Marowan is a fantasy quest novel.
The world of Marowan is one where the Gods exist and sometimes visit humans and interact with them and grant boons, and the humans really wish they wouldn’t.
Consider the behavior of the classic Roman and Greek Gods; much of what the legends tell us are activities that most people would want to stay far away from. Because of this, the religions of the world have evolved into elaborate ceremonies honoring the gods and imploring them to please grant the wishes — of someone else.
It doesn’t always work; the book opens during one such ceremony being done as part of a celebration of the impending wedding of the happy couple TBD and TBD.
Suddenly in the sky the Godmount appears, floating in the clouds in the distance, and starts growing in the sky as it nears. Suddenly there’s a clap of thunder, and standing amid the members of the wedding party the god TBD appears.
And we’ll see how this evolves. And I’ll talk about it more when it makes sense to. But in reality, this is a case of “if not now, when?” and I’ve been wrestling with it on and off for months, and finally decided that this was where I wanted to focus my time and energy for now.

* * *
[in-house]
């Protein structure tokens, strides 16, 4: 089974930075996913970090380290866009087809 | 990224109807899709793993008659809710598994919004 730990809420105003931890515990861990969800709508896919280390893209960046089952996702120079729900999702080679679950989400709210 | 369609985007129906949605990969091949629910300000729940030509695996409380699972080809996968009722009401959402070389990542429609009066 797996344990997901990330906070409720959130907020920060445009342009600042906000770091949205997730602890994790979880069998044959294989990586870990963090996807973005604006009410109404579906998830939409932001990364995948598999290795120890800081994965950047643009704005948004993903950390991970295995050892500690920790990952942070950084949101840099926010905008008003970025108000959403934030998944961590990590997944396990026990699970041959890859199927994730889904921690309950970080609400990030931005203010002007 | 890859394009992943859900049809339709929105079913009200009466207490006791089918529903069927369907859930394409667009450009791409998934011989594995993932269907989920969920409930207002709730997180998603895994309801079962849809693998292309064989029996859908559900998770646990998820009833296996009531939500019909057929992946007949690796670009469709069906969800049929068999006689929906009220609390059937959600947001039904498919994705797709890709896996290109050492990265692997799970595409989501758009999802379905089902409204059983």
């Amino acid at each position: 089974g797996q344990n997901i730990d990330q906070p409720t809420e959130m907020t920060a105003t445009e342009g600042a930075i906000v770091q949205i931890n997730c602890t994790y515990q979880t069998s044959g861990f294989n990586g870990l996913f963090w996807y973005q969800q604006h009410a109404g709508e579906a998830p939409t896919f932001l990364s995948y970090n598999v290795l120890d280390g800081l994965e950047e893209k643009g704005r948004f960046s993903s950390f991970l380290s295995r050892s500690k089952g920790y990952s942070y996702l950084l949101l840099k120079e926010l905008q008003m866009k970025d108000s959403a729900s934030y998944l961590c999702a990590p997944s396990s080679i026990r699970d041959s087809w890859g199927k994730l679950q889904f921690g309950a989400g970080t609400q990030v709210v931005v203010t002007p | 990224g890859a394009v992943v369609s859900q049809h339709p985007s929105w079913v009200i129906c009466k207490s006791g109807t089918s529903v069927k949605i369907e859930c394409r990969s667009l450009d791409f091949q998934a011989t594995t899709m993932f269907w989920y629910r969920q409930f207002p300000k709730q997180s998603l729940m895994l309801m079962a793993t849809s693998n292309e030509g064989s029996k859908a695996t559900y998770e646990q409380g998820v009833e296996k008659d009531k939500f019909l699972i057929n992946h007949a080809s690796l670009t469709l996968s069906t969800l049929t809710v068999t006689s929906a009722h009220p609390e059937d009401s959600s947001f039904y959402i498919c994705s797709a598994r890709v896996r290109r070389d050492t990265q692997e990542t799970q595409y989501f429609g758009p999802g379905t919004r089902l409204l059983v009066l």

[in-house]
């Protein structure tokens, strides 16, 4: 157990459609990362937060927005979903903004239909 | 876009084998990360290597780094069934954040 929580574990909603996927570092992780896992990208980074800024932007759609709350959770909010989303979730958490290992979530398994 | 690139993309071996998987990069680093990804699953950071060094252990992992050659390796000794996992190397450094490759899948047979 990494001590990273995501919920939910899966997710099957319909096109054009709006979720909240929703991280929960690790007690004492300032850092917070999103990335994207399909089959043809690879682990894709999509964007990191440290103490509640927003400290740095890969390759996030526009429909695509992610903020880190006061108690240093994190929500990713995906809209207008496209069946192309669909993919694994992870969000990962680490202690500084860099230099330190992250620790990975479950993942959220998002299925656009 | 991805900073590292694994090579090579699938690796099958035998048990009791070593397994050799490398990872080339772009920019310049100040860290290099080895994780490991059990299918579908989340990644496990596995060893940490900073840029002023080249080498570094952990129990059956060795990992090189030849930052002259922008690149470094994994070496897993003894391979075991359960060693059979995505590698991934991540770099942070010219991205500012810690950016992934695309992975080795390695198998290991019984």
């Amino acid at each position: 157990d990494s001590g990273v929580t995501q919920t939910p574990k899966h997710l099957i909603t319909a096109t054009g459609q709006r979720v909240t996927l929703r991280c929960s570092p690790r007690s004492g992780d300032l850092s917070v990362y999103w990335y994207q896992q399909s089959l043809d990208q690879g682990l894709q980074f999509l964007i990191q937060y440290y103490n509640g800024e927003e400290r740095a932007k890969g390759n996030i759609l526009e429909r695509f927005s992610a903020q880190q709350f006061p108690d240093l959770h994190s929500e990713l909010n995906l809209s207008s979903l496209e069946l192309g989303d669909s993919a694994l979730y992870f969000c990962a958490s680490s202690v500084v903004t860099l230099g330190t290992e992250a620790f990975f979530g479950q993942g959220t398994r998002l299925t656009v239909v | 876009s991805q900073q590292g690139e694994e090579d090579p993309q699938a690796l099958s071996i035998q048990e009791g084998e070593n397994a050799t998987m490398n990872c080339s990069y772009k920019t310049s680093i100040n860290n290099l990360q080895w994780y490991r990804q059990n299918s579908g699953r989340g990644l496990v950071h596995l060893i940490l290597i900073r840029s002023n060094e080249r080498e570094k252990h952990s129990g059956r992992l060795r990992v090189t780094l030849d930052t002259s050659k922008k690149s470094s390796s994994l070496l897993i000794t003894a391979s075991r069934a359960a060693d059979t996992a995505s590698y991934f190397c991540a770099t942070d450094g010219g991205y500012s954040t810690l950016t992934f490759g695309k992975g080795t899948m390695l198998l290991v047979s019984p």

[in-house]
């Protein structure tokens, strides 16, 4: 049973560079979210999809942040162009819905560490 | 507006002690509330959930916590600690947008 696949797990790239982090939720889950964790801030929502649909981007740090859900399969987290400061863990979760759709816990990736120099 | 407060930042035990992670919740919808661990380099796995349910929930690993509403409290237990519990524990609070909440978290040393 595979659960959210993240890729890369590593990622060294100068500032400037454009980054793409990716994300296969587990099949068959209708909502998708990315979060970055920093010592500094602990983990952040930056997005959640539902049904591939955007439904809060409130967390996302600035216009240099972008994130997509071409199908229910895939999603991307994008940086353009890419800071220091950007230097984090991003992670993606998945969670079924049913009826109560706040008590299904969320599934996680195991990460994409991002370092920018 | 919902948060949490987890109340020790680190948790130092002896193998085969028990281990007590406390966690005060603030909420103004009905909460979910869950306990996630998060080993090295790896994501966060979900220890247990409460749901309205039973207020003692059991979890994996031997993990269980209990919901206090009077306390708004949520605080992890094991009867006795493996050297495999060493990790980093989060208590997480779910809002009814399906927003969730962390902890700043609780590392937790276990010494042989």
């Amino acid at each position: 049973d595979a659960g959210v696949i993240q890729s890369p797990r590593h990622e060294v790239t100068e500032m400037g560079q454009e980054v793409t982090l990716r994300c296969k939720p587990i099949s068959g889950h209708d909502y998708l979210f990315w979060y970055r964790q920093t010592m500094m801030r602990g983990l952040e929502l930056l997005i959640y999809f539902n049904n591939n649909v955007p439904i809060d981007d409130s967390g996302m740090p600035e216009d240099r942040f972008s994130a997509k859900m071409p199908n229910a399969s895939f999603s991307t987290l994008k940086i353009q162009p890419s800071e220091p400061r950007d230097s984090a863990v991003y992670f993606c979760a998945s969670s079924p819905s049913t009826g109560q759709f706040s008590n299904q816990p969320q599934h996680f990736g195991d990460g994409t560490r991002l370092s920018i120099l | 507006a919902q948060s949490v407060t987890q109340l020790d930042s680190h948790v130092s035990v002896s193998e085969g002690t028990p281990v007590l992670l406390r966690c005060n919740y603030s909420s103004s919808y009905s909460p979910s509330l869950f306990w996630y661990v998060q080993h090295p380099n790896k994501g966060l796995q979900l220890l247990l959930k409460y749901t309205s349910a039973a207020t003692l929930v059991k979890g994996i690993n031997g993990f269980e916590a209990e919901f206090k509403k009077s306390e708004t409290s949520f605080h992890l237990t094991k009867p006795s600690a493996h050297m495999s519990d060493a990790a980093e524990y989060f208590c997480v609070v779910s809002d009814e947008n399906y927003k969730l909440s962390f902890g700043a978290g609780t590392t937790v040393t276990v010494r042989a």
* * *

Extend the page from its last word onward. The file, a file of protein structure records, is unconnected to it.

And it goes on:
Getting out of Dodge
And I woke up way too early Wednesday, got in the car and drove home. I’d originally thought I might side trip over to Bodie, but in reality that would take a 4 hour drive and turn it into an 8 hour drive and between the weather (the weird storms that hit the Bay Area hit Tahoe as well with rain and lightning and winds) and my sinuses, I decided Bodie could wait (again). Maybe just as well, because a bit after I got home, word arrived that there was a funnel cloud — tornado — on the Lake, so the crazy weather got crazier and perhaps getting up way too early and leaving wasn’t a bad strategy…
Oh, and before anyone asks, didn’t even take out the camera once. I carried my stuff, of course, but the plan was to focus on writing, and I never saw anything that made me feel like taking it out and chasing a shot. But I did get some ideas of things I might chase in a future visit. This, of course, doesn’t surprise me, because I rarely shoot landscapes well from the hip. I need to look, think, and plan…
Not sure when I’ll get back to Tahoe, but it’ll be a much shorter time before I do than this trip was. And I can’t even explain why it hasn’t been on my radar for a place to visit…